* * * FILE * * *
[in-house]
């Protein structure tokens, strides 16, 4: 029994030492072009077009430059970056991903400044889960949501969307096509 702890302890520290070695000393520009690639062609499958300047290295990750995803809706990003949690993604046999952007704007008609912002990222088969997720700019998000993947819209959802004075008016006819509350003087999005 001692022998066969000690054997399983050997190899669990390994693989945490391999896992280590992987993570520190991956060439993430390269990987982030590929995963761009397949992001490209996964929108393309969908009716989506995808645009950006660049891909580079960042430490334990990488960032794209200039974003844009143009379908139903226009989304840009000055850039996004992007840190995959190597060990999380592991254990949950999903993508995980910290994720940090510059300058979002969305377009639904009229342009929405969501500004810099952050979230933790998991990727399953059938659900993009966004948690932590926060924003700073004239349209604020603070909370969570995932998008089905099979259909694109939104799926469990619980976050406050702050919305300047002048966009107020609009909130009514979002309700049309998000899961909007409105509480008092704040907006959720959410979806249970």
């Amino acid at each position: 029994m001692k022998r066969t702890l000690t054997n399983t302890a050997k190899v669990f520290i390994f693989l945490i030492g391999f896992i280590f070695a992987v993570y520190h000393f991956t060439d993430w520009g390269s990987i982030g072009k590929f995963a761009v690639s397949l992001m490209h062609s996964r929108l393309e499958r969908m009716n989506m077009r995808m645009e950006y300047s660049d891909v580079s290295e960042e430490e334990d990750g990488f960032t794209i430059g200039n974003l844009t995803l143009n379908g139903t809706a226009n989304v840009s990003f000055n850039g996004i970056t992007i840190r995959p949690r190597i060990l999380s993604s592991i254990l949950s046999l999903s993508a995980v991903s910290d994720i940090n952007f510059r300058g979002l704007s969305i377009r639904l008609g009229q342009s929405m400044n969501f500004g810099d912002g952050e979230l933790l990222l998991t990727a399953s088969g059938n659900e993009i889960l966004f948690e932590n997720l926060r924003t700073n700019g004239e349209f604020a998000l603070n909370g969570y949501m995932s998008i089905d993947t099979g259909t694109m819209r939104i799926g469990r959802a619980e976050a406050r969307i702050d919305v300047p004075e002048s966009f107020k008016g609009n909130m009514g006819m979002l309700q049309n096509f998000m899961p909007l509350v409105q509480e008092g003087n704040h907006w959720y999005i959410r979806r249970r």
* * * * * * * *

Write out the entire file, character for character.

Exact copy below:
[in-house]
């Protein structure tokens, strides 16, 4: 029994030492072009077009430059970056991903400044889960949501969307096509 702890302890520290070695000393520009690639062609499958300047290295990750995803809706990003949690993604046999952007704007008609912002990222088969997720700019998000993947819209959802004075008016006819509350003087999005 001692022998066969000690054997399983050997190899669990390994693989945490391999896992280590992987993570520190991956060439993430390269990987982030590929995963761009397949992001490209996964929108393309969908009716989506995808645009950006660049891909580079960042430490334990990488960032794209200039974003844009143009379908139903226009989304840009000055850039996004992007840190995959190597060990999380592991254990949950999903993508995980910290994720940090510059300058979002969305377009639904009229342009929405969501500004810099952050979230933790998991990727399953059938659900993009966004948690932590926060924003700073004239349209604020603070909370969570995932998008089905099979259909694109939104799926469990619980976050406050702050919305300047002048966009107020609009909130009514979002309700049309998000899961909007409105509480008092704040907006959720959410979806249970």
């Amino acid at each position: 029994m001692k022998r066969t702890l000690t054997n399983t302890a050997k190899v669990f520290i390994f693989l945490i030492g391999f896992i280590f070695a992987v993570y520190h000393f991956t060439d993430w520009g390269s990987i982030g072009k590929f995963a761009v690639s397949l992001m490209h062609s996964r929108l393309e499958r969908m009716n989506m077009r995808m645009e950006y300047s660049d891909v580079s290295e960042e430490e334990d990750g990488f960032t794209i430059g200039n974003l844009t995803l143009n379908g139903t809706a226009n989304v840009s990003f000055n850039g996004i970056t992007i840190r995959p949690r190597i060990l999380s993604s592991i254990l949950s046999l999903s993508a995980v991903s910290d994720i940090n952007f510059r300058g979002l704007s969305i377009r639904l008609g009229q342009s929405m400044n969501f500004g810099d912002g952050e979230l933790l990222l998991t990727a399953s088969g059938n659900e993009i889960l966004f948690e932590n997720l926060r924003t700073n700019g004239e349209f604020a998000l603070n909370g969570y949501m995932s998008i089905d993947t099979g259909t694109m819209r939104i799926g469990r959802a619980e976050a406050r969307i702050d919305v300047p004075e002048s966009f107020k008016g609009n909130m009514g006819m979002l309700q049309n096509f998000m899961p909007l509350v409105q509480e008092g003087n704040h907006w959720y999005i959410r979806r249970r």